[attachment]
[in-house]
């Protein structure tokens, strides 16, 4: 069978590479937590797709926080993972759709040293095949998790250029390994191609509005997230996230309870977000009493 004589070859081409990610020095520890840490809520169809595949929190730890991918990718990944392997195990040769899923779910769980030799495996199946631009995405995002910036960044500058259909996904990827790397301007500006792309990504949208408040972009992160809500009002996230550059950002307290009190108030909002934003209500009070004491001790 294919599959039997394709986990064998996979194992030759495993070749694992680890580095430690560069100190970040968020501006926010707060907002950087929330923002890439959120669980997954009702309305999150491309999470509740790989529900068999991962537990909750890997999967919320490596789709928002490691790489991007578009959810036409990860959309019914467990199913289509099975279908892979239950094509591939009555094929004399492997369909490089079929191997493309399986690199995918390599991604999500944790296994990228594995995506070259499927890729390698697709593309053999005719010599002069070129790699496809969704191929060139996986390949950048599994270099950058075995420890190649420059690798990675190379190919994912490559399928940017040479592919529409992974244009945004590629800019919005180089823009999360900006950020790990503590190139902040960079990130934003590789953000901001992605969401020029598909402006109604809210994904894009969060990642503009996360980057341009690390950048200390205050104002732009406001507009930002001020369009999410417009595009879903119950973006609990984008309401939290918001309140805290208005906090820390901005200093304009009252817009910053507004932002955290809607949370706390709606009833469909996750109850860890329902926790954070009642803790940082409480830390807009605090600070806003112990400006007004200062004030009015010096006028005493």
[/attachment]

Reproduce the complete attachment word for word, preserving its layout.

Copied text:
[in-house]
């Protein structure tokens, strides 16, 4: 069978590479937590797709926080993972759709040293095949998790250029390994191609509005997230996230309870977000009493 004589070859081409990610020095520890840490809520169809595949929190730890991918990718990944392997195990040769899923779910769980030799495996199946631009995405995002910036960044500058259909996904990827790397301007500006792309990504949208408040972009992160809500009002996230550059950002307290009190108030909002934003209500009070004491001790 294919599959039997394709986990064998996979194992030759495993070749694992680890580095430690560069100190970040968020501006926010707060907002950087929330923002890439959120669980997954009702309305999150491309999470509740790989529900068999991962537990909750890997999967919320490596789709928002490691790489991007578009959810036409990860959309019914467990199913289509099975279908892979239950094509591939009555094929004399492997369909490089079929191997493309399986690199995918390599991604999500944790296994990228594995995506070259499927890729390698697709593309053999005719010599002069070129790699496809969704191929060139996986390949950048599994270099950058075995420890190649420059690798990675190379190919994912490559399928940017040479592919529409992974244009945004590629800019919005180089823009999360900006950020790990503590190139902040960079990130934003590789953000901001992605969401020029598909402006109604809210994904894009969060990642503009996360980057341009690390950048200390205050104002732009406001507009930002001020369009999410417009595009879903119950973006609990984008309401939290918001309140805290208005906090820390901005200093304009009252817009910053507004932002955290809607949370706390709606009833469909996750109850860890329902926790954070009642803790940082409480830390807009605090600070806003112990400006007004200062004030009015010096006028005493």